The Russian military's attempt to shape the Kosovo peace settlement through its move into Pristina should not have come as such a shock to Western diplomats. It is only the most recent example of a disturbing and pervasive trend in Russia: the civilian leadership's inability to control and govern its increasingly weak, fragmented and frustrated military.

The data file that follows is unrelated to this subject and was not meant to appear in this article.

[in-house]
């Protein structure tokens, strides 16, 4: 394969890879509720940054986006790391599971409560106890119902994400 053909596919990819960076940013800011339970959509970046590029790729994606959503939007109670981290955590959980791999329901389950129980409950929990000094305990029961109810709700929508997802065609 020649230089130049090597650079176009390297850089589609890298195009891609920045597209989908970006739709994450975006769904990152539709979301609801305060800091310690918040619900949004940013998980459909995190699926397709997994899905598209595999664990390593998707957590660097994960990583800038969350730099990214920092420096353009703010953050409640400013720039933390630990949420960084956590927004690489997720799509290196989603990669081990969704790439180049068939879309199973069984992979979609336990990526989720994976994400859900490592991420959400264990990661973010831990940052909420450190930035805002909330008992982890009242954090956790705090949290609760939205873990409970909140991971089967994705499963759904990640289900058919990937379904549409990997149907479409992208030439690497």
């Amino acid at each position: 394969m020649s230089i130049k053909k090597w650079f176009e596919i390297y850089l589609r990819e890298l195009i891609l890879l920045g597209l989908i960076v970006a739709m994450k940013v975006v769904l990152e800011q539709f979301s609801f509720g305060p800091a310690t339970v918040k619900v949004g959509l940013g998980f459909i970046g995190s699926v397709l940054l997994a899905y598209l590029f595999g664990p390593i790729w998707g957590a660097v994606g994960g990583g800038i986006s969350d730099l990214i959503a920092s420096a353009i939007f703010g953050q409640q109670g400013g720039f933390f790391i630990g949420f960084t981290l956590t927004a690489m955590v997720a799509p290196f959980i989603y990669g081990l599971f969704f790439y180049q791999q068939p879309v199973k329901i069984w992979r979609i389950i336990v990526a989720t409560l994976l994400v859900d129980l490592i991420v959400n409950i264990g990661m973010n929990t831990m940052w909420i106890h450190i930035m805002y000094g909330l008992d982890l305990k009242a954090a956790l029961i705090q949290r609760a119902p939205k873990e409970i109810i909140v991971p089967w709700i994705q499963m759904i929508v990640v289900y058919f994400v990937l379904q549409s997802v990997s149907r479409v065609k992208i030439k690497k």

This action took the West by surprise because policymakers have grown to expect passivity from the Russian military. The Russian military did not resist the dramatic political changes in their country, they seemed resigned to huge budget cuts, they did not question the decline in the fighting capacity of their divisions, and they accepted the loss of their organization's status. As a result, a consensus emerged here and abroad that the Russian army would not pose an immediate political threat to the Yeltsin regime, nor be an important player in the international arena. This conclusion has led policymakers in the United States and in Russia to feel justified in putting Russian military reform on the back burner while they attend to more pressing issues like managing the economy. [...]